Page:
Ethics approval

West Midlands – Coventry & Warwickshire Research Ethics Committee, 18/02/2016, ref: 16/WM/0001

Study design

Multi-centre randomised controlled trial

Primary study design


Secondary study design

Randomised controlled trial

Trial setting


Trial type


Patient information sheet

Not available in web format, please use the contact details to request a patient information sheet


Topic: Injuries & Emergencies, Surgery; Subtopic: Injuries & Emergencies (all Subtopics), Surgery; Disease: Injuries & Emergencies, All Surgery


Participants are randomly allocated to one of two groups. The allocation sequence will be administered by a distant computer generated sequence administered by clinical trials unit; allocation will be 1:1, stratified by centre with unequal block sizes.

Participants will usually be assessed in the Emergency Department. Diagnosis of a fracture of the proximal femur will be confirmed by a plain radiograph. Supplementary imaging will be at the discretion of the treating clinical team. Routine investigations, anaesthetic assessment, antibiotic and venous thromboembolic prophylaxis will used as per local policy.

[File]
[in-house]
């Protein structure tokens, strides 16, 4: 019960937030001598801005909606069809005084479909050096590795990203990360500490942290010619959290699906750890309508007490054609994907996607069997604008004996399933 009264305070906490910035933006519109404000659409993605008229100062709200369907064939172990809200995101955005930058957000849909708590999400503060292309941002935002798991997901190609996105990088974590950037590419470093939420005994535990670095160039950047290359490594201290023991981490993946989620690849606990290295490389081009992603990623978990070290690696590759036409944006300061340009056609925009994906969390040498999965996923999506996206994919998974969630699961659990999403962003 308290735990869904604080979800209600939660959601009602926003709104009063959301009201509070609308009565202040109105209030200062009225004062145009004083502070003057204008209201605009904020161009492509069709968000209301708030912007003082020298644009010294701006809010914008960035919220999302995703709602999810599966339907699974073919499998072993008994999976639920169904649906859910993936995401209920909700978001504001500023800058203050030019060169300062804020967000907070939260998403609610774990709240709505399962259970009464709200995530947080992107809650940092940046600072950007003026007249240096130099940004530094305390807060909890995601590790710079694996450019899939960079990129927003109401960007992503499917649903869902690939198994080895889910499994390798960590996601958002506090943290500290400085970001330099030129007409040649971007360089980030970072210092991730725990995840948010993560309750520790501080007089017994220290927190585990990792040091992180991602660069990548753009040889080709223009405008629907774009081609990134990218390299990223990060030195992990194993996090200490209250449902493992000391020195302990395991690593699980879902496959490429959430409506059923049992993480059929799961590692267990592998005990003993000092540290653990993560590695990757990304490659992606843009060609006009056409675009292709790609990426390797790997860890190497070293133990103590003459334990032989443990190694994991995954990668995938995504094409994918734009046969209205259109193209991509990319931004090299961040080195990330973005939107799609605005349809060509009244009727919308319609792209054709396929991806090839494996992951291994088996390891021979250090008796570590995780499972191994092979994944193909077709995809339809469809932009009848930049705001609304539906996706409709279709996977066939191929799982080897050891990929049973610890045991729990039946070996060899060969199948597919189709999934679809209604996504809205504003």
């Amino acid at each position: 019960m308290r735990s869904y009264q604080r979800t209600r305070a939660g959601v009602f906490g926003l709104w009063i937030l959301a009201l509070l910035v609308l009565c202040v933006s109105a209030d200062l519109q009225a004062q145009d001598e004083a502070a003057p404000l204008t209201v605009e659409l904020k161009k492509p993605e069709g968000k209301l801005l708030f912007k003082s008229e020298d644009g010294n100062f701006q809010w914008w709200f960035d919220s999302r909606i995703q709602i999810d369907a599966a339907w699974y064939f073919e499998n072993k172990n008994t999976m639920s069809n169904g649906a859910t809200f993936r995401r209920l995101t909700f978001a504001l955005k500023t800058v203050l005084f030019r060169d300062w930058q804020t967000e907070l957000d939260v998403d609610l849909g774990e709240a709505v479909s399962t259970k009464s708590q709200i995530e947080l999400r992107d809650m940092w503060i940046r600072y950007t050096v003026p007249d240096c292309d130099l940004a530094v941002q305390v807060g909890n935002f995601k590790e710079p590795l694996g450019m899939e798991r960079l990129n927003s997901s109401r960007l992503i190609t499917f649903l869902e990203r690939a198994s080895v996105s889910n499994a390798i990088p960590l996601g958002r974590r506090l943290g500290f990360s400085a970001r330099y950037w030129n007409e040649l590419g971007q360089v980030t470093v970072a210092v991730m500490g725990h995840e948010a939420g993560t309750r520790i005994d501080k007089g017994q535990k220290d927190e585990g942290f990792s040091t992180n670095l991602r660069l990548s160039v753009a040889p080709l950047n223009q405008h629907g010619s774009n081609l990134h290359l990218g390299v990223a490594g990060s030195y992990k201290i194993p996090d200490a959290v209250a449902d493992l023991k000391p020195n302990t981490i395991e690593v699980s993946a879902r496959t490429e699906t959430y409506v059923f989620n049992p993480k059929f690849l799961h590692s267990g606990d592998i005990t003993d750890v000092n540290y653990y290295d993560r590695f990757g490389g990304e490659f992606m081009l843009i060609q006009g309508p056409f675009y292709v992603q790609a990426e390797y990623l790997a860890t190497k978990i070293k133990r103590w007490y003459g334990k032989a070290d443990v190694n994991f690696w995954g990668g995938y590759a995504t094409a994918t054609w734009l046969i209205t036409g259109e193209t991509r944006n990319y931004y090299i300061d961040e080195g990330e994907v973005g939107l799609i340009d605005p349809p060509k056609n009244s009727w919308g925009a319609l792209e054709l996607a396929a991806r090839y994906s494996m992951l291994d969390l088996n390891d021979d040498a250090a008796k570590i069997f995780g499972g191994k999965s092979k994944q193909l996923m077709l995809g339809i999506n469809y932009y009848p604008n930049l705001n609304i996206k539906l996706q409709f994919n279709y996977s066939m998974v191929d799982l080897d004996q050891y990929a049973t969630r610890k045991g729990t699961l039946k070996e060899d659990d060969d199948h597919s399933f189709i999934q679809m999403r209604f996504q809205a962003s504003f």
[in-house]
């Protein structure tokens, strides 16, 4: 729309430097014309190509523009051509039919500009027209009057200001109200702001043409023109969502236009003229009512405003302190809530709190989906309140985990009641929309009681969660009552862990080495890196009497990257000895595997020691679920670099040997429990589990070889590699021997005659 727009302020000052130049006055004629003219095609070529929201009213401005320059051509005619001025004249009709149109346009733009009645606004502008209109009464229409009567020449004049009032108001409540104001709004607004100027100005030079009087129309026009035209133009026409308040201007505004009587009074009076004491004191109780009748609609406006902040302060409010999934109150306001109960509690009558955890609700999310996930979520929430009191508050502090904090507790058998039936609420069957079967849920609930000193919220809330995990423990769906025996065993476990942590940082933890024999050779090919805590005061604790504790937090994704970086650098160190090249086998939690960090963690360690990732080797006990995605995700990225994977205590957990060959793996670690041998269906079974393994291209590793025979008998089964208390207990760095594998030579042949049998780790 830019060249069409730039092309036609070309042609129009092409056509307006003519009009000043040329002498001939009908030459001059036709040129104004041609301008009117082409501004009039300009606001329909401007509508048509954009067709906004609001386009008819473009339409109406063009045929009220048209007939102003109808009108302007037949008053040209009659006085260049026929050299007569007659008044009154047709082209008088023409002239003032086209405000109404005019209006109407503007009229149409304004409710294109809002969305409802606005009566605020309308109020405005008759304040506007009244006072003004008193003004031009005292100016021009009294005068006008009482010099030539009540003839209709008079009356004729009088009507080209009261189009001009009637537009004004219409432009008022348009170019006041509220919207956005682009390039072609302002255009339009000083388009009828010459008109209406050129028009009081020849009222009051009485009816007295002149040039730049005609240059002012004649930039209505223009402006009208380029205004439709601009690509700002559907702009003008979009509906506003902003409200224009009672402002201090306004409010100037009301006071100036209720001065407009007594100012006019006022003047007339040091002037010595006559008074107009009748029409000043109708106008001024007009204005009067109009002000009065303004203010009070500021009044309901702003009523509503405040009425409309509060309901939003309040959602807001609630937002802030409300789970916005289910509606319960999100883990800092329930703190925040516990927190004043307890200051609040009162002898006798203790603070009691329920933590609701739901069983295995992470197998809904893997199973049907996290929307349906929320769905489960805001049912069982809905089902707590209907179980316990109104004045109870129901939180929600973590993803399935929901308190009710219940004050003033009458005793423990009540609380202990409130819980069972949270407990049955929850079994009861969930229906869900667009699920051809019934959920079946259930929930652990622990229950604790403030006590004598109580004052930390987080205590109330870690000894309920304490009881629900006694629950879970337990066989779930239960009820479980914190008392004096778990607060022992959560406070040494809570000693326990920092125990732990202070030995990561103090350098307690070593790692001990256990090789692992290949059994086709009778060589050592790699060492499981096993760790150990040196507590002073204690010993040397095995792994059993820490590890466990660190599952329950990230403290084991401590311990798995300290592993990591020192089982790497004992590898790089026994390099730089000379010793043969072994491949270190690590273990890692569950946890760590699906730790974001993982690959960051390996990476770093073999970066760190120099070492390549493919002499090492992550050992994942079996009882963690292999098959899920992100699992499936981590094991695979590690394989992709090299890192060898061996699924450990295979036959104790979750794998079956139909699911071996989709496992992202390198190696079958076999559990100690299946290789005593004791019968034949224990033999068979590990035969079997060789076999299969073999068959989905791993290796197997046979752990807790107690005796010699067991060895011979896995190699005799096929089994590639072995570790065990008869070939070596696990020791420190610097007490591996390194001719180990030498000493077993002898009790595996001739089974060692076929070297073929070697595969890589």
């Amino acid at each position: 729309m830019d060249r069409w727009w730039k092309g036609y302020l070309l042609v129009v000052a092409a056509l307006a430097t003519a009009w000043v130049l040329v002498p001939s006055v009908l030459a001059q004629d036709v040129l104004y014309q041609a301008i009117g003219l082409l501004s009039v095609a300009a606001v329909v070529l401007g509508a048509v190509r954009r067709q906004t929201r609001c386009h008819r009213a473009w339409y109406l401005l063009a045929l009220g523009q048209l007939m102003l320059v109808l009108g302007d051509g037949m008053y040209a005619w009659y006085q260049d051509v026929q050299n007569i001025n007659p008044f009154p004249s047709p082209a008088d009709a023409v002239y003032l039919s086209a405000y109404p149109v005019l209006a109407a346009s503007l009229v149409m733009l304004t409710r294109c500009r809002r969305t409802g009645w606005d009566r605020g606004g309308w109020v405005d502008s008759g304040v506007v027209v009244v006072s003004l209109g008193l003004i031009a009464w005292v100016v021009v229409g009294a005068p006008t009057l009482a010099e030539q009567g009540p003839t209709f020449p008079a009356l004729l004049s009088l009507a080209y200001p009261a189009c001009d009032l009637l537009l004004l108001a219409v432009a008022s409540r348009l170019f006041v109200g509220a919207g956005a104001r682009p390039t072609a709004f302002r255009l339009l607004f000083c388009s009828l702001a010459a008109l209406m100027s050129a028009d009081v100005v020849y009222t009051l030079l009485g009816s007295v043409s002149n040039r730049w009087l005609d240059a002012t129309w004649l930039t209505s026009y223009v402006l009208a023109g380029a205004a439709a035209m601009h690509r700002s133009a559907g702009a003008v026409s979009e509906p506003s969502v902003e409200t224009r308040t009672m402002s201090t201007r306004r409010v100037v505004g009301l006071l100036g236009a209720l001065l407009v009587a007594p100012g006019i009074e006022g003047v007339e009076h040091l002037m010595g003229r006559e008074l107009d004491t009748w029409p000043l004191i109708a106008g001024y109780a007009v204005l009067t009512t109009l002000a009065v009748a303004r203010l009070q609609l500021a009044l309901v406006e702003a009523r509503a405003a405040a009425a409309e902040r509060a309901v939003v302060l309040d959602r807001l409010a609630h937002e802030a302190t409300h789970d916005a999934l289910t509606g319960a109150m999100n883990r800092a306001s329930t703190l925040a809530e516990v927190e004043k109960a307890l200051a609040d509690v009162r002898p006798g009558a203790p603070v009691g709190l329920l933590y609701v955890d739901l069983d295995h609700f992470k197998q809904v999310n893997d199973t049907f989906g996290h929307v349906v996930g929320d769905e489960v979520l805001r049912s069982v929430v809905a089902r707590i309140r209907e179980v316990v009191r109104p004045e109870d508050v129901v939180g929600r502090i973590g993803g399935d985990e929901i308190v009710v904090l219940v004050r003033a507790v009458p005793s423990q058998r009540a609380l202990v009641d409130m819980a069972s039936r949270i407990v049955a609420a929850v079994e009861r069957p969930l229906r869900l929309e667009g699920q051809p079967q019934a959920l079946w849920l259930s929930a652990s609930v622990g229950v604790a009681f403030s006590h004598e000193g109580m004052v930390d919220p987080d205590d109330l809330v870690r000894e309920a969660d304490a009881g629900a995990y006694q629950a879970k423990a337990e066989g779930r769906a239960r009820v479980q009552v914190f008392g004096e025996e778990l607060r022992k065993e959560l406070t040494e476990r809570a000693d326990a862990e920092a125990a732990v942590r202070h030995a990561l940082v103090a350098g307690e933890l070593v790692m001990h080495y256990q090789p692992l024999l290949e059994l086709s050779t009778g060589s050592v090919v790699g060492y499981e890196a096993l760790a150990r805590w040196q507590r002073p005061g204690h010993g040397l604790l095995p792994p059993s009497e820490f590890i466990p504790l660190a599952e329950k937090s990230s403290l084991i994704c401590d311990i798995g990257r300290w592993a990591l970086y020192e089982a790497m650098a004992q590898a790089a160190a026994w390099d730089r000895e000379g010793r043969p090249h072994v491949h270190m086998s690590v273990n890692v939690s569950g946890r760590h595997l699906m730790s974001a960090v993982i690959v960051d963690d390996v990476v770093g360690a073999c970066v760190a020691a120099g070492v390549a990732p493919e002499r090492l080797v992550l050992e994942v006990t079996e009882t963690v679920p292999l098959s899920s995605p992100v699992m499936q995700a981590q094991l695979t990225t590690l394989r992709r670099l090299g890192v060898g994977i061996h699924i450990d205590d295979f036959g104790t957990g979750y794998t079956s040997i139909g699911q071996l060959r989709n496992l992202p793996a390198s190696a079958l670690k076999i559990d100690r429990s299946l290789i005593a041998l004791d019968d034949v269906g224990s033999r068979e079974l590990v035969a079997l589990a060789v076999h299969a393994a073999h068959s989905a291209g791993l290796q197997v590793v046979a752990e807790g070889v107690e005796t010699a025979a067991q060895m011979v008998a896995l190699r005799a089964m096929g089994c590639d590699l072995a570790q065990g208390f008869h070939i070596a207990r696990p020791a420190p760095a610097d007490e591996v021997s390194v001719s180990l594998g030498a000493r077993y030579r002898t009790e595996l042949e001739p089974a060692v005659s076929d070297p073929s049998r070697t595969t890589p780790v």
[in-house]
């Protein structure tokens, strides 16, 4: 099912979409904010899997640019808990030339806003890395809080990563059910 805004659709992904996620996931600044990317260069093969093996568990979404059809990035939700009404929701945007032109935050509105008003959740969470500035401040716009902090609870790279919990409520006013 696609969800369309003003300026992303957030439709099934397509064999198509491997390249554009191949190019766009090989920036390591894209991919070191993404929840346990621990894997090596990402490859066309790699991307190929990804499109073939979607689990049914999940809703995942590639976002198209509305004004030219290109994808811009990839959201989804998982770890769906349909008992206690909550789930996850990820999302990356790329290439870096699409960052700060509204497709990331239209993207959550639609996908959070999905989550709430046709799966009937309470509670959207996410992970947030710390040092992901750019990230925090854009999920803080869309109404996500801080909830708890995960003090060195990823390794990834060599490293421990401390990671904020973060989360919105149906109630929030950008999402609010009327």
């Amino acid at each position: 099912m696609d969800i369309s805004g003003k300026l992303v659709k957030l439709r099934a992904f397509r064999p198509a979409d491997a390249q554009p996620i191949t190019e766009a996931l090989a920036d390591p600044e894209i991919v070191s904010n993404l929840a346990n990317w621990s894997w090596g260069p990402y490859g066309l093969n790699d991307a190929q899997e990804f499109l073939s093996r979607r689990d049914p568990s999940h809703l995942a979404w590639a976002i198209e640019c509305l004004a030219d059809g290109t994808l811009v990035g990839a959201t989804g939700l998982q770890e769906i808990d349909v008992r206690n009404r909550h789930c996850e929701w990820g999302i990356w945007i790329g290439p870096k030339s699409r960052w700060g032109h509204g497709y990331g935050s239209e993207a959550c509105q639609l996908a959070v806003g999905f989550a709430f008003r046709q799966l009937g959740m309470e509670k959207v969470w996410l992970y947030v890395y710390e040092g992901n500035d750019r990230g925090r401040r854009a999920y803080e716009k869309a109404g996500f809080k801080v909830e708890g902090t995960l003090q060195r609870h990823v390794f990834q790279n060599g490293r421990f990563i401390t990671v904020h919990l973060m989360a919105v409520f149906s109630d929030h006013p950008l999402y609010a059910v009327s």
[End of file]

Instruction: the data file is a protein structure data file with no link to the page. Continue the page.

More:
Anaesthetic technique
A regional or general anaesthesia technique will be used for every participant. Intra-operative analgesia will be achieved by combining a local anaesthetic nerve block (femoral and lateral cutaneous nerve of the thigh, fascia iliaca or lumbar plexus) using either a nerve stimulator or ultrasound-guided technique, peri-articular anaesthetic infiltration, IV paracetamol 1g intravenous infusion and opiate analgesia as clinically indicated.

Surgical intervention
All participants will have an attempted closed reduction of their fracture. If satisfactory reduction cannot be achieved, the surgeon will proceed to open reduction. The lower limb will be supported on a fracture table. Internal fixation with either device will be performed following the manufacturer’s guidelines.